8 Cinnamon Powder Substitutes

Cinnamon is a popular spice used in both sweet and savory dishes worldwide. Its warm, sweet, and slightly spicy flavor adds depth to everything from baked goods to curries.

Cinnamon Powder Substitutes

But what if you run out of cinnamon powder or want to avoid it due to allergies or other dietary restrictions? Not to worry - there are plenty of great substitutes for cinnamon powder that can mimic its flavor profile.

Read on to find out the various cinnamon powder alternatives, when to use them, substitution ratios, and how to get the best results.

What is Cinnamon Powder?

Cinnamon powder is made by grinding dried cinnamon bark into a fine powder. There are two main types of cinnamon - Ceylon and Cassia. Ceylon cinnamon has a delicate, complex flavor with hints of citrus and is the "true" cinnamon. Cassia cinnamon, originating from China, is more common and has a bolder, spicier taste.

Cinnamon powder works well in both sweet and savory dishes. Its key characteristics include a warm, sweet flavor with subtle spicy, and woody notes. Cinnamon also has a lovely aroma that evokes feelings of comfort and nostalgia for many.

When baking, cinnamon powder often complements ingredients like nuts, chocolate, fruits like apples and bananas, and pumpkin. It shines in desserts like cakes, muffins, pies, and custards. For savory cooking, cinnamon brings warmth and depth to curries, stews, rice dishes, and meat rubs.

Why Find a Substitute?

There are several reasons you may need a replacement for cinnamon powder:

  • Running out - Cinnamon is used frequently, so it's not uncommon to run out. Substitutes let you still make your recipe.
  • Allergies - Though not common, cinnamon allergies do exist. Substitutes allow those with this allergy to still enjoy cinnamon-flavored dishes.
  • Avoiding cassia cinnamon - The coumarin in cassia cinnamon may cause health issues when consumed in large amounts. Substitutes let you avoid cassia.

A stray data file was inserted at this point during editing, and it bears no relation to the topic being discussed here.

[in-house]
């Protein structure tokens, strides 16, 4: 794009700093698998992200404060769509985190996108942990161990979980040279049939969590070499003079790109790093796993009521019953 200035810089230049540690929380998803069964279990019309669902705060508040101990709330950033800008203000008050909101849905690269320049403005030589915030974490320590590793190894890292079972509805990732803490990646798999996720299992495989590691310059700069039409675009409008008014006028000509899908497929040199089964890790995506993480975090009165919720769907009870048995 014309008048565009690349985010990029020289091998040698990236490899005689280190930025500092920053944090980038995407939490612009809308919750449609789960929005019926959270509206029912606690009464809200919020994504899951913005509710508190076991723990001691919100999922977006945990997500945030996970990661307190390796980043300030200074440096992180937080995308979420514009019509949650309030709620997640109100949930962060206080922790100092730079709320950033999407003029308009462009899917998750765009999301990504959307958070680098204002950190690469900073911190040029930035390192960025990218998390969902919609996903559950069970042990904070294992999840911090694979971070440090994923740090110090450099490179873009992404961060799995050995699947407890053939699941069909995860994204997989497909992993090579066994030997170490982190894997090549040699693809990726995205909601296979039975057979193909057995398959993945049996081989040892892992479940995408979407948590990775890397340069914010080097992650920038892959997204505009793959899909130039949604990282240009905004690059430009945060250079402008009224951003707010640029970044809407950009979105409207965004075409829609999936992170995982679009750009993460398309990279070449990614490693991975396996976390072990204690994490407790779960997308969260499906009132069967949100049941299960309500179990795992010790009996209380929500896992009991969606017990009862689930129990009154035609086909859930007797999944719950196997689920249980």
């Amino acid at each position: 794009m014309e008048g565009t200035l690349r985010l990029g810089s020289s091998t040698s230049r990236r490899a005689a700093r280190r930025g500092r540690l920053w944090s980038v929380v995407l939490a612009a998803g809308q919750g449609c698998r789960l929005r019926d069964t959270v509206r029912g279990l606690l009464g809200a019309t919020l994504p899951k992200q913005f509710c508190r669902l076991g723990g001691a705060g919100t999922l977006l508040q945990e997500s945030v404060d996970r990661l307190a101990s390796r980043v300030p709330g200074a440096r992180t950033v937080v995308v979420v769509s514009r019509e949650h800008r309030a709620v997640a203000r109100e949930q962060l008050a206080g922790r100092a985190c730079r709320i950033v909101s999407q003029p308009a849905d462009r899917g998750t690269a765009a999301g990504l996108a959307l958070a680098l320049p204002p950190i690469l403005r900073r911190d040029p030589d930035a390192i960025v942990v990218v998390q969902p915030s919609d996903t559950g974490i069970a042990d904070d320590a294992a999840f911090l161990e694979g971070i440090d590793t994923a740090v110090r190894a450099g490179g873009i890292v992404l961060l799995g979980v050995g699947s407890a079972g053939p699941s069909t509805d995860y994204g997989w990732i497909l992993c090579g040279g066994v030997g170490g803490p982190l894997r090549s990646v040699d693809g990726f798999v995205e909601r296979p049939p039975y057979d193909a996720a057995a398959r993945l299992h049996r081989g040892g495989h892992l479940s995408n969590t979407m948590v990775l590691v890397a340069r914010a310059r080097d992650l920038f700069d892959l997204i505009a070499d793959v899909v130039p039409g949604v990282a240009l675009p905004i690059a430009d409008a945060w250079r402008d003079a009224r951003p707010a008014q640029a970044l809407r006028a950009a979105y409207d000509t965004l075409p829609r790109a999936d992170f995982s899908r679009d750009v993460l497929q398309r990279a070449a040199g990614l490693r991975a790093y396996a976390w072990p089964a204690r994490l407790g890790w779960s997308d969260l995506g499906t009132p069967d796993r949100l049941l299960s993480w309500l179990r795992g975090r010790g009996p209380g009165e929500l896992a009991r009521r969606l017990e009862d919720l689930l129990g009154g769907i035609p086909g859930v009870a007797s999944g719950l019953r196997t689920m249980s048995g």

• New flavors - Substitutes can offer new flavors and variety, while still providing a similar warmth, sweetness, and spice.
  • Dietary restrictions - Cinnamon substitutes offer options for those avoiding gluten, sugar, etc.

Best Substitutes for Cinnamon Powder

There are many great cinnamon powder substitutes to choose from. Here are the top options:

1. Nutmeg


Nutmeg is one of the best substitutes for cinnamon powder. Like cinnamon, it has a warm, slightly sweet flavor that pairs well with both sweet and savory dishes. Nutmeg contains essential oils like pinene, sabinene, and myristicin which give it its unique taste and aroma.

Since nutmeg has a stronger flavor than cinnamon, use about half the amount in your recipe substitution. For every 1 teaspoon of cinnamon powder, use 1/2 teaspoon of nutmeg powder. Start with less, adding more to taste.

Nutmeg works especially well in baked goods, desserts, curries, cream-based dishes, and savory bakes.

2. Allspice


Despite its name, allspice is not a blend of spices but comes from the dried, unripe Pimenta dioica berry. With flavors reminiscent of cinnamon, clove, and nutmeg, allspice makes an excellent substitute in the right dishes.

Allspice derives its unique flavor from oils like eugenol, eugenol acetate, and caryophyllene. Use about 1/4 the amount of allspice in place of cinnamon powder. It works well in baked goods, jams, chutneys, jerk seasoning, pumpkin pie, and mulled wine.

3. Ginger

Fresh, dried, or ground ginger works beautifully as a cinnamon substitute. It contains gingerol, shogaol, and zingerone, giving it its pungent, sweet, and spicy taste. Match the cinnamon amount 1:1 when replacing it with ground ginger.

Ginger complements cinnamon well in dishes like cookies, cakes, curry, stir-fries, squash, and tea. Adjust the ratio down when using fresh ginger, as it is very potent.

4. Cardamom

Though different in flavor, cardamom can substitute for cinnamon powder in certain recipes. Cardamom contains cineole and limonene, adding citrusy, eucalyptus notes. Use a 1:1 ratio of cinnamon powder to cardamom powder.

Cardamom enhances curries, cookies, cakes, custards, coffee, tea, and bread when used in place of cinnamon. Start with less cardamom when using ground green cardamom, as it has a stronger flavor than the black variety.

5. Pumpkin Pie Spice